Camp Stoves and How to Pack Them

camp stoveA while back, a friend gave me a used camp stove that burns wood.  Right away, I saw the possibilities in it.  The first thing that I did was to have my son weld a collar on the hole into the firebox.  I then took and cleaned the stove and repainted it.

A quick trip to the hardware store got me a couple of sections of 4 inch flue piping.  I then measured the interior of the camp stove and cut the flue pipe so that it would fit in the stove lengthwise.  I took the top section of pipe and attached a length of plumbers tape around the top.  This is held on by some small eyebolts.  This allows me to attach cable to the chimney to steady it in a wind.

Considering where I live and the average temperatures I would most like be setting the camp stove up outside with a lean-to.  As you can see from the attached pictures the stove pipe and cabling fits inside the stove with room for additional supplies.  I also carry a roll of high temperature flue tape in case I end up setting the stove inside of a tent or building.  This tape will keep the chimney tight and keep smoke from escaping into the tent or building.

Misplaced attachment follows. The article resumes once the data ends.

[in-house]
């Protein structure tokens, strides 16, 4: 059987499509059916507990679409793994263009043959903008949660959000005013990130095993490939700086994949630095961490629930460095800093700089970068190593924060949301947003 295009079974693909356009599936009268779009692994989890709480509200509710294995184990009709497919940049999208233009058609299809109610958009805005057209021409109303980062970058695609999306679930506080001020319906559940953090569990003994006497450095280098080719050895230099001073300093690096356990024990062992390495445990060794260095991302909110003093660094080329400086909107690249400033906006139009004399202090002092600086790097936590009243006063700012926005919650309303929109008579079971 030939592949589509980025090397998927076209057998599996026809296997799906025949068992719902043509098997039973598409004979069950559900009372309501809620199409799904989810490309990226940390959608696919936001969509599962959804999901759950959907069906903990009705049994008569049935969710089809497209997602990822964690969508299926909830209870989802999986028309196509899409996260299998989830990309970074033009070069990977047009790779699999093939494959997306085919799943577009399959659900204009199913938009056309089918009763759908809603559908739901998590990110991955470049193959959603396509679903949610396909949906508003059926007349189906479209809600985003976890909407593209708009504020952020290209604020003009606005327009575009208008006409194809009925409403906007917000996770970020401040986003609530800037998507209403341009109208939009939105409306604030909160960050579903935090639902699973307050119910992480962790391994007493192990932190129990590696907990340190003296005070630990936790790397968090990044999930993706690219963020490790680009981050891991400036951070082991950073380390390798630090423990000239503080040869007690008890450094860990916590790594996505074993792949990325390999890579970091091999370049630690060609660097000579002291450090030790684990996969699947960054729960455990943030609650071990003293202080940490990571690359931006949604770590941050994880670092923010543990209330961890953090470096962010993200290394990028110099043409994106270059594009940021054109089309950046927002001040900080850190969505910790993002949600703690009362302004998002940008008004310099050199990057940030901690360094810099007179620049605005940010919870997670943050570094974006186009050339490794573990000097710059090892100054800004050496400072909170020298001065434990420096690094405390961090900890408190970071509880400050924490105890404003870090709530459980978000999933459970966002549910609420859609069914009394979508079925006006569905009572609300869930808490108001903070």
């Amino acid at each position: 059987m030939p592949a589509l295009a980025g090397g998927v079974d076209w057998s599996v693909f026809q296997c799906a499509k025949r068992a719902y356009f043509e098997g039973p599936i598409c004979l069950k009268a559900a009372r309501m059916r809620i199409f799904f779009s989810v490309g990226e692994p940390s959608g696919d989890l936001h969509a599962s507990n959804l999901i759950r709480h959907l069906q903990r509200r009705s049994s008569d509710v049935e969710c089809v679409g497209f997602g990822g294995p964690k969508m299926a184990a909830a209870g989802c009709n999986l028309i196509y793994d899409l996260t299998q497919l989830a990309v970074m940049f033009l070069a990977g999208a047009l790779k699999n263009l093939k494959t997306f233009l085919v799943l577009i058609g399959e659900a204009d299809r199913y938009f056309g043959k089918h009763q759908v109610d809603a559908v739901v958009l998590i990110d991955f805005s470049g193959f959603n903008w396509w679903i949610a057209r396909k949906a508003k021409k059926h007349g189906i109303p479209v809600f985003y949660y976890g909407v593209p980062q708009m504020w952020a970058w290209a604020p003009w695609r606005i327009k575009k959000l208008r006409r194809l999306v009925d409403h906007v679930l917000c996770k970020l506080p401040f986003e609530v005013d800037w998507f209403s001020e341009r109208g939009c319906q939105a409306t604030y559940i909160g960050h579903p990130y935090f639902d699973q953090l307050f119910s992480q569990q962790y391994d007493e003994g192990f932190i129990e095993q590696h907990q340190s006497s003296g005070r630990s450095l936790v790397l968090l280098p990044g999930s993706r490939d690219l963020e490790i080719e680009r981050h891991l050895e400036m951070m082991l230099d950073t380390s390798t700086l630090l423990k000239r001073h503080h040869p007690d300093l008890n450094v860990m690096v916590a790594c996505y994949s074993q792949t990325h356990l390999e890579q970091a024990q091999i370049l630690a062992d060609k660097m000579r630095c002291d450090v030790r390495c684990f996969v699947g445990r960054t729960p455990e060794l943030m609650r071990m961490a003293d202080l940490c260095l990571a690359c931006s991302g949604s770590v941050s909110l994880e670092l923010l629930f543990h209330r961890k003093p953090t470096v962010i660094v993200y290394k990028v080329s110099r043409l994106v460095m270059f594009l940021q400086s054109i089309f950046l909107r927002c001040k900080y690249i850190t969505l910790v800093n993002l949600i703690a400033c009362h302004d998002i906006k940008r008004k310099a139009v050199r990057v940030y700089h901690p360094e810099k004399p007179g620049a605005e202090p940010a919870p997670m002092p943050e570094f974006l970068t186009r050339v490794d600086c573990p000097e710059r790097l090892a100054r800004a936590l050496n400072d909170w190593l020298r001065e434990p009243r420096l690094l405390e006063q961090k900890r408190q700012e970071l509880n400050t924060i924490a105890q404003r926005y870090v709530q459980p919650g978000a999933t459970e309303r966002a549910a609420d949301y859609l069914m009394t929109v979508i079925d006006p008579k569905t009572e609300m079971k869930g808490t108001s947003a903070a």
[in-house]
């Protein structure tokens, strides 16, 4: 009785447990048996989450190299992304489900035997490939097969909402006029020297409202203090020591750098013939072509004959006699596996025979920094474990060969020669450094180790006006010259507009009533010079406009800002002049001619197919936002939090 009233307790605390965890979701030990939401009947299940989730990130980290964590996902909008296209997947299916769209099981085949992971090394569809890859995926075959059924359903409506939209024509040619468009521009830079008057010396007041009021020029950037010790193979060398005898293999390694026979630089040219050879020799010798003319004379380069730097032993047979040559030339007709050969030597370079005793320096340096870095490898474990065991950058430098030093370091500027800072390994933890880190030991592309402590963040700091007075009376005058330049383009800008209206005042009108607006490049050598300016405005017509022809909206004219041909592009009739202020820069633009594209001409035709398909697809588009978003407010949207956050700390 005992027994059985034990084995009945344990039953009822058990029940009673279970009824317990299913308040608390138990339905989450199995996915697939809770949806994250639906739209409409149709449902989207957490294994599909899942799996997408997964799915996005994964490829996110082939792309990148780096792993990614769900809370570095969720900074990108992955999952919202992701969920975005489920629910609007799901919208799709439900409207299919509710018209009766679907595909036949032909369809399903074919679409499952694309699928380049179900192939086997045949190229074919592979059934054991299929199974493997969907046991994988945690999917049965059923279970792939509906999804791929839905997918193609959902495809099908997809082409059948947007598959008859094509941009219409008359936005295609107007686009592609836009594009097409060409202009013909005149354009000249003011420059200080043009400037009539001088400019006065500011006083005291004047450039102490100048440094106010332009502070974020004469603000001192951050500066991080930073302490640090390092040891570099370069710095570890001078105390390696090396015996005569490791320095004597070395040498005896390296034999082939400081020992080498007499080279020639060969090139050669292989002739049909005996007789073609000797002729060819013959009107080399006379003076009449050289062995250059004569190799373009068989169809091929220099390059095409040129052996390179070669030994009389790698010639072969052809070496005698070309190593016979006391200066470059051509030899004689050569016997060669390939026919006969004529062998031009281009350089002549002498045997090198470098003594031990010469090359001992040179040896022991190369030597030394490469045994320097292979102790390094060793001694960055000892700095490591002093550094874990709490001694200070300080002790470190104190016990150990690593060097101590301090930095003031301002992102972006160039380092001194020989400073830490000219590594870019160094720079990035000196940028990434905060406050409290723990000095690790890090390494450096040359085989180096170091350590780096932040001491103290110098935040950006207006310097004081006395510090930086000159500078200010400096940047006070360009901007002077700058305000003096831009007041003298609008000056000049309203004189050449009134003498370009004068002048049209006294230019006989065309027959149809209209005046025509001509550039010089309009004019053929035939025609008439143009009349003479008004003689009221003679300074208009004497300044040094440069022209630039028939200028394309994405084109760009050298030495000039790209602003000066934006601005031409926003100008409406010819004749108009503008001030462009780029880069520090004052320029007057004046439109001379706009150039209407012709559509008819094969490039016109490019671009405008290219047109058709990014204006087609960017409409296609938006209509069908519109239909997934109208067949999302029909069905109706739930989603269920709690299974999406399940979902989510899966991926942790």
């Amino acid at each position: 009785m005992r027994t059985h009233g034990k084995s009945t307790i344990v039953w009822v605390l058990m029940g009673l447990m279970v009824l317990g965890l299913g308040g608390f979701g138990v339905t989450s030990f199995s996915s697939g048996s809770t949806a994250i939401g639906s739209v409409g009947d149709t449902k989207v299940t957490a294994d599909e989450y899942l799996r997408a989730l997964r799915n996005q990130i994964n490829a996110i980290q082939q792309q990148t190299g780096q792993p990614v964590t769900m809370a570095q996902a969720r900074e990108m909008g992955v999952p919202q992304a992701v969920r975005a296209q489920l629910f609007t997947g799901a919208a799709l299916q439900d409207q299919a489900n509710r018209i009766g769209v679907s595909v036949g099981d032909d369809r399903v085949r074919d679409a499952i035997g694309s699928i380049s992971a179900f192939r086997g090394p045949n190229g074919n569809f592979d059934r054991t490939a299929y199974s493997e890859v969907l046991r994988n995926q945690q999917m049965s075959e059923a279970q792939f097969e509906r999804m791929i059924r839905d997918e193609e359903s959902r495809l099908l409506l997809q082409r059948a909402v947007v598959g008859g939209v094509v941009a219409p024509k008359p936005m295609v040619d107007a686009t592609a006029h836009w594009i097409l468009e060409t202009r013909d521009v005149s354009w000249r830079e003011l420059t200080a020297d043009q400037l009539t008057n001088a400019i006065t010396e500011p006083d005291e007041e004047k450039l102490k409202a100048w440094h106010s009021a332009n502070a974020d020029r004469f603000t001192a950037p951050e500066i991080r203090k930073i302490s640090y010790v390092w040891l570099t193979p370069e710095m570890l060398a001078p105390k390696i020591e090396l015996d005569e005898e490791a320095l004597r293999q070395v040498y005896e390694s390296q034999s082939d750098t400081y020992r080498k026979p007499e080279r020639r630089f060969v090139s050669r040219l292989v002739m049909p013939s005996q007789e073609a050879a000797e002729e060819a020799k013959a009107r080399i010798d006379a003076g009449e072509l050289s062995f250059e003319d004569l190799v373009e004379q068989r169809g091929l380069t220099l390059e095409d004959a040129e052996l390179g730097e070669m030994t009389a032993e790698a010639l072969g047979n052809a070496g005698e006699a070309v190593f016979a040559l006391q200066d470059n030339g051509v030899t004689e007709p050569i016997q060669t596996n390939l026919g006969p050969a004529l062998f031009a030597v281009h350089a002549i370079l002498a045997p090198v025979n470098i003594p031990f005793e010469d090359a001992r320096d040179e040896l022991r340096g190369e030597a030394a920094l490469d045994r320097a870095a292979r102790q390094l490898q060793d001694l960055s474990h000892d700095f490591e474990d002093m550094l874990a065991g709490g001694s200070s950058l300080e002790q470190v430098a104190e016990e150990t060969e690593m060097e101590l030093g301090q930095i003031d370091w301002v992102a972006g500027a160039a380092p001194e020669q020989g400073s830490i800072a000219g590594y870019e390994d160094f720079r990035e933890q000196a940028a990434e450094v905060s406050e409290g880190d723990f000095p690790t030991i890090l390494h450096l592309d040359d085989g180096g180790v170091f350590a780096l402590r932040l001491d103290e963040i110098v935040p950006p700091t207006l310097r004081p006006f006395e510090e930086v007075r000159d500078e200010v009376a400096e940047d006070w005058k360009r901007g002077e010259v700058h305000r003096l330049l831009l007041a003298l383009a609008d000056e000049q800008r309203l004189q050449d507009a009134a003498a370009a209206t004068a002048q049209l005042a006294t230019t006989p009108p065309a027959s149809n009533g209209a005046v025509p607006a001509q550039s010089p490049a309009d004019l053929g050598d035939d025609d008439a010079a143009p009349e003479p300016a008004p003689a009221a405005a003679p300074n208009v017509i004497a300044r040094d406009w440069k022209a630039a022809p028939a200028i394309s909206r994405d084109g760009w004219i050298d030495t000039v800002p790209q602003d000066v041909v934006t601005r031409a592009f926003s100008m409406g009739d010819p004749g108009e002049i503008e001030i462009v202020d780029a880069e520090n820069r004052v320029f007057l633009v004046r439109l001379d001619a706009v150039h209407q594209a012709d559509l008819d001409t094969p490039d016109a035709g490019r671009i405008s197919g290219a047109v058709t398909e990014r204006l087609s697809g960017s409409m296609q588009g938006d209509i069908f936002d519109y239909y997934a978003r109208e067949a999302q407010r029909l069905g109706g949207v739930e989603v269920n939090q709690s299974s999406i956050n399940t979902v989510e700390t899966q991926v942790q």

camp stove

Here you can see that quite a bit will fit inside the stove besides the flues.

In the picture, I am using wooden stakes instead of the metal ones I will normally keep stored inside of the firebox.  The reason is I have a new knife that I wanted to play with so I carved the wooden stakes.  My next step will be to pack a few fire starters and some matches in a sealed container and store them in the camp stove.  The camp stove should contain everything you need to start a fire.  I will probably even put a hatchet and a small pan or two inside it.

When I am finished, there should be everything, I need to use this camp stove for heat or cooking, except the food.

Howard

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